In defense of Kansans — who deserve some mercy and empathy if anyone does — Kobach isn’t the guy most of them want in the governor’s office. Read any poll, talk to any political observer (including conservatives), and they’ll all agree that it’d be virtually impossible for the Notorious KKK (Kris Kobach of Kansas — hat tip: Samantha Bee) to even hit 50 percent of the vote in November. “Leading Kansas Democrats look forward to running against Kobach,” says KU professor Burdett “Bird” Loomis, long one of the most astute observers of Kansas politics. And the Democrats have three electable candidates vying in next Tuesday’s primary — their first competitive contest in 20 years, which is itself a sign of the party’s revival. If Kobach wins the GOP primary — which is likely, but not a lock — national money will flood into Kansas Democratic coffers. “Around the country, people will see this as an opportunity to stop his political career,” Loomis notes.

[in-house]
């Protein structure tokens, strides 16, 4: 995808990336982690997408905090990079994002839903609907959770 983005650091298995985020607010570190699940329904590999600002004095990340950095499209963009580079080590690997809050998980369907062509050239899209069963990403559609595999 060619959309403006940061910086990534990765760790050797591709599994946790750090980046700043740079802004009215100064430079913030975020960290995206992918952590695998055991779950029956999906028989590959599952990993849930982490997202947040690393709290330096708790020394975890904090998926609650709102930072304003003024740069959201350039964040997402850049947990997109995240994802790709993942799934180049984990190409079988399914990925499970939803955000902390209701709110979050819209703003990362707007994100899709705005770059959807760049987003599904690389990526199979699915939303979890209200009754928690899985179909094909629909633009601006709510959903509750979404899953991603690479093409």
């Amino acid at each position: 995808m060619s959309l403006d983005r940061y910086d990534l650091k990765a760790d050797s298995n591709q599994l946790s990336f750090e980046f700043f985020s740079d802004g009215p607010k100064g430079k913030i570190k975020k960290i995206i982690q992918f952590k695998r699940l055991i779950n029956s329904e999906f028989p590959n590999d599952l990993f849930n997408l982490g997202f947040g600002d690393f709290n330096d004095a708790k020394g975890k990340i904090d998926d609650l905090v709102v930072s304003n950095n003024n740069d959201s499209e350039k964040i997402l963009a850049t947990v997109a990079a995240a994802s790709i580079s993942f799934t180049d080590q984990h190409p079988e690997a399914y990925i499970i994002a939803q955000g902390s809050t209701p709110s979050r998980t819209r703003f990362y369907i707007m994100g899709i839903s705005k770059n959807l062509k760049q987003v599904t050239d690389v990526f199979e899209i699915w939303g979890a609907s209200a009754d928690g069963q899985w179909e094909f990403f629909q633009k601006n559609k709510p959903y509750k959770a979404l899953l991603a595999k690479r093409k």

So what’s the problem? If Republicans prove self-destructive enough to nominate Kobach — his main competition being Jeff Colyer, the colorless multimillionaire who had to step into Brownback’s shoes, and is backed by the Kochs and Bob Dole — they should be headed to a sure and richly deserved defeat in November, right?. No such luck. KKK may not even need 50 percent of the vote in November — thanks to yet another slippery character, private equity mega-millionaire Greg Orman, who seems hell-bent on running a lavishly self-funded independent campaign for governor even if he doesn’t stand a snowball’s chance in August of winning the thing. He is currently polling around 10 percent in the governor’s race. If Orman runs, he has to officially submit the signatures needed to get on the ballot by Monday—and ends up with 10 percent, that would allow Kobach to sentence Kansas to four more years of even greater economic devastations and humiliations by winning just 45 percent in the general election. As another sharp-eyed political observer, Bob Beatty of Washburn University, puts it, “A whole lot of Kansas Democrats wouldn’t mind taking Orman out in a field and Orman never comes back.”